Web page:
GlobeSt.com gets the periodic metaverse announcement, like the determination to “democratize wealth building,” or how it’s responsible for slowing game sales, or how brands can find metaverse success, or the role of a Minority Report type interface (the movie is — take a deep breath — 21 years old), or the AI-related (isn’t everything?) launch of some metaverse with the most “landowners.”
And, of course, Facebook’s metaverse membership attempt to bring in more revenue as the ad dollars dropped from 2021 to 2022.
But there’s another take on the metaverse concept and Facebook — an opinion piece by Luc Olinga, the head of tech coverage at The Street: Mark Zuckerberg Quietly Buries the Metaverse. He points to a Facebook post by CEO Mark Zuckerberg:
“We’re creating a new top-level product group at Meta focused on generative AI to turbocharge our work in this area. We’re starting by pulling together a lot of the teams working on generative AI across the company into one group focused on building delightful experiences around this technology into all of our different products. In the short term, we’ll focus on building creative and expressive tools. Over the longer term, we’ll focus on developing AI personas that can help people in a variety of ways. We’re exploring experiences with text (like chat in WhatsApp and Messenger), with images (like creative Instagram filters and ad formats), and with video and multi-modal experiences. We have a lot of foundational work to do before getting to the really futuristic experiences, but I’m excited about all of the new things we’ll build along the way.”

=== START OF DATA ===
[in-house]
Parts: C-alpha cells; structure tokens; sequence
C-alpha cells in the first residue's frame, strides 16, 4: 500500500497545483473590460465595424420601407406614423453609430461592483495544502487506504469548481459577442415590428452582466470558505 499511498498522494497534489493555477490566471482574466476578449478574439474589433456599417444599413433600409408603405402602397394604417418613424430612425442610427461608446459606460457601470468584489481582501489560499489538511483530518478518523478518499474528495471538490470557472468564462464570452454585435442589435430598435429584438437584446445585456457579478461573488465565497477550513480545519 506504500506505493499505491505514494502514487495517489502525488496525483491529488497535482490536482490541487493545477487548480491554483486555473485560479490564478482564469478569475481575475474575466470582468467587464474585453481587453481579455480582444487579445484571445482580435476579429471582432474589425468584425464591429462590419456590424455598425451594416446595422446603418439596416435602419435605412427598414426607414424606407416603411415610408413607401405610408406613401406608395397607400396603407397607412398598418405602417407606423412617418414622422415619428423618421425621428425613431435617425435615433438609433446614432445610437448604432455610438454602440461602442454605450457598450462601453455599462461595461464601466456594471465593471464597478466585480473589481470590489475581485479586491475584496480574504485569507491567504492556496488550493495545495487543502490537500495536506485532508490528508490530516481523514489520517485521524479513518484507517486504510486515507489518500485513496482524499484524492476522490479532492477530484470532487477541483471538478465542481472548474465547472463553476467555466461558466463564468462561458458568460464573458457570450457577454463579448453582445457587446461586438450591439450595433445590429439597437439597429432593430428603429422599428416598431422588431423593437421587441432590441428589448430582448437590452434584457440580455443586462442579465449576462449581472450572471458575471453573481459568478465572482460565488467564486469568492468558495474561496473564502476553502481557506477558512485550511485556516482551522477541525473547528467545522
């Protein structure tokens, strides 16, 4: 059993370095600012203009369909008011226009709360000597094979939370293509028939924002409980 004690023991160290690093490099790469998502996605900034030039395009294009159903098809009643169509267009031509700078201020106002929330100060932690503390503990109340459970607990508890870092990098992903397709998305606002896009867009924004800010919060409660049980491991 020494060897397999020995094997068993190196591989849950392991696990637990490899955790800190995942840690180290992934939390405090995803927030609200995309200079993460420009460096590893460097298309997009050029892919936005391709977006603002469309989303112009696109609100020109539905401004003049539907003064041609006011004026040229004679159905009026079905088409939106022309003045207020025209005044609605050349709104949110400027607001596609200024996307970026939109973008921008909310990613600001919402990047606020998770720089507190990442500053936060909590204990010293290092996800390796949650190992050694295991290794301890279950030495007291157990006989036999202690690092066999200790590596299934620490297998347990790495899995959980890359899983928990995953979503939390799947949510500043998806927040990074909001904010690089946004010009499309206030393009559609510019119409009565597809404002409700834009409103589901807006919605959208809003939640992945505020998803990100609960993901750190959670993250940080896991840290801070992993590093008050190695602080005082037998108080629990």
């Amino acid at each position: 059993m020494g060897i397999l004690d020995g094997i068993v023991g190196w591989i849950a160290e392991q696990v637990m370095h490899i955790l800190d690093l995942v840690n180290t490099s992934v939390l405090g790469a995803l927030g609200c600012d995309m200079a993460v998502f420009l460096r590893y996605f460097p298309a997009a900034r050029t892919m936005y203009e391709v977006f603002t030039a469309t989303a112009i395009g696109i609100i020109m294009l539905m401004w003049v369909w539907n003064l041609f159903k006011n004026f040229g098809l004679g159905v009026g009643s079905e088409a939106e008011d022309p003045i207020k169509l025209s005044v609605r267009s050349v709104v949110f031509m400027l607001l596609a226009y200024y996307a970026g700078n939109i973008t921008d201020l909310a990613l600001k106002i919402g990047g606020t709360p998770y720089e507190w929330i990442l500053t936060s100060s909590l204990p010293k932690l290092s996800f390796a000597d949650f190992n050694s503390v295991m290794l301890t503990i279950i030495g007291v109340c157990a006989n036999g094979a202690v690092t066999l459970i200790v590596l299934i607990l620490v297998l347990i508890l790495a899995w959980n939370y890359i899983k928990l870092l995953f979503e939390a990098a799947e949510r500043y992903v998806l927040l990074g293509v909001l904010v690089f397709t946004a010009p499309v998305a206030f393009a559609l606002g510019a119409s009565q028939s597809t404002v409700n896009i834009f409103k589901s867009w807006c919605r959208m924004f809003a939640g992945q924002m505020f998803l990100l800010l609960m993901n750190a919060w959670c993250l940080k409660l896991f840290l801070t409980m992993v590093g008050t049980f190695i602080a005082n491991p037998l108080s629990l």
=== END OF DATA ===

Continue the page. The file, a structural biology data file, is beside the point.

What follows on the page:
All AI, all the time. It’s become a marketing mantra for lots of companies, akin to previous examples such as the paperless office, total quality management, predictive supply chain management, and more. Each of these ends up having legs — look at the Internet for the big example — but none become the be-all and end-all promised, because they always have to fit into life and business as it happens.
Olinga’s thesis is that AI has become Zuckerberg’s “next big shiny thing.” Not in an ADHD sort of way, but as a calculated and opportunistic jump. An interesting observation.
“The legacy of the metaverse remains because Meta will continue to develop remnants of this virtual world, such as headsets, but it will be more for a target audience, such as videogamers and the crypto world,” he writes. “Credit to Zuckerberg: He spares himself humiliation by surreptitiously and deftly redirecting the attention of his critics to AI, which most experts consider a true technological revolution.”
Olinga does go a bit overboard with AI — why should he be an exception? — with talk of getting closer to artificial general intelligence. Not at all, though ChatGPT and its ilk and big language models are impressive in their own way.
But he has a good point. It will be interesting to see if, as he reminded, 20% of the company’s investments continue to go to its Reality Labs and the metaverse, according to what Zuckerberg told the New York Times Dealbook conference in the fall.
When it comes to CRE and the metaverse, and the potential problems for the industry, watch the big money. If it starts to pull back, begin to make a lot of space between you and its erstwhile object of affection.